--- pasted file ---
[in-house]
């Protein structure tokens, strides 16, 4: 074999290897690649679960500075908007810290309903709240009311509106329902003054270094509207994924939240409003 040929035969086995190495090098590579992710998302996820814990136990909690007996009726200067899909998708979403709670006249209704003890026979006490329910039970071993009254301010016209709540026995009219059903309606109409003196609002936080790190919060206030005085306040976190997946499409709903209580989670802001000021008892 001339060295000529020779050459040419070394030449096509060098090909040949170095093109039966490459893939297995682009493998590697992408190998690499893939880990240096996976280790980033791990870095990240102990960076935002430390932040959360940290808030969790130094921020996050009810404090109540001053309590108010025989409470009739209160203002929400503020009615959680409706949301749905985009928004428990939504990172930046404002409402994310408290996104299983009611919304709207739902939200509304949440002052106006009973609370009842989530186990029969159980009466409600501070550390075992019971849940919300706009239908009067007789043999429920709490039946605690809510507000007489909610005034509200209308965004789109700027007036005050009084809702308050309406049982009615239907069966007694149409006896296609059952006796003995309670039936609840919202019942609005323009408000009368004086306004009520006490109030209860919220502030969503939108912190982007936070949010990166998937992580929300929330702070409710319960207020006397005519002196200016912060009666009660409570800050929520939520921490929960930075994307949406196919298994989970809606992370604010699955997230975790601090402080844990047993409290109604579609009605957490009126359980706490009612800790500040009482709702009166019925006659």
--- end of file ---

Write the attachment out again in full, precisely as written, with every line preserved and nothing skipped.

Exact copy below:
[in-house]
């Protein structure tokens, strides 16, 4: 074999290897690649679960500075908007810290309903709240009311509106329902003054270094509207994924939240409003 040929035969086995190495090098590579992710998302996820814990136990909690007996009726200067899909998708979403709670006249209704003890026979006490329910039970071993009254301010016209709540026995009219059903309606109409003196609002936080790190919060206030005085306040976190997946499409709903209580989670802001000021008892 001339060295000529020779050459040419070394030449096509060098090909040949170095093109039966490459893939297995682009493998590697992408190998690499893939880990240096996976280790980033791990870095990240102990960076935002430390932040959360940290808030969790130094921020996050009810404090109540001053309590108010025989409470009739209160203002929400503020009615959680409706949301749905985009928004428990939504990172930046404002409402994310408290996104299983009611919304709207739902939200509304949440002052106006009973609370009842989530186990029969159980009466409600501070550390075992019971849940919300706009239908009067007789043999429920709490039946605690809510507000007489909610005034509200209308965004789109700027007036005050009084809702308050309406049982009615239907069966007694149409006896296609059952006796003995309670039936609840919202019942609005323009408000009368004086306004009520006490109030209860919220502030969503939108912190982007936070949010990166998937992580929300929330702070409710319960207020006397005519002196200016912060009666009660409570800050929520939520921490929960930075994307949406196919298994989970809606992370604010699955997230975790601090402080844990047993409290109604579609009605957490009126359980706490009612800790500040009482709702009166019925006659």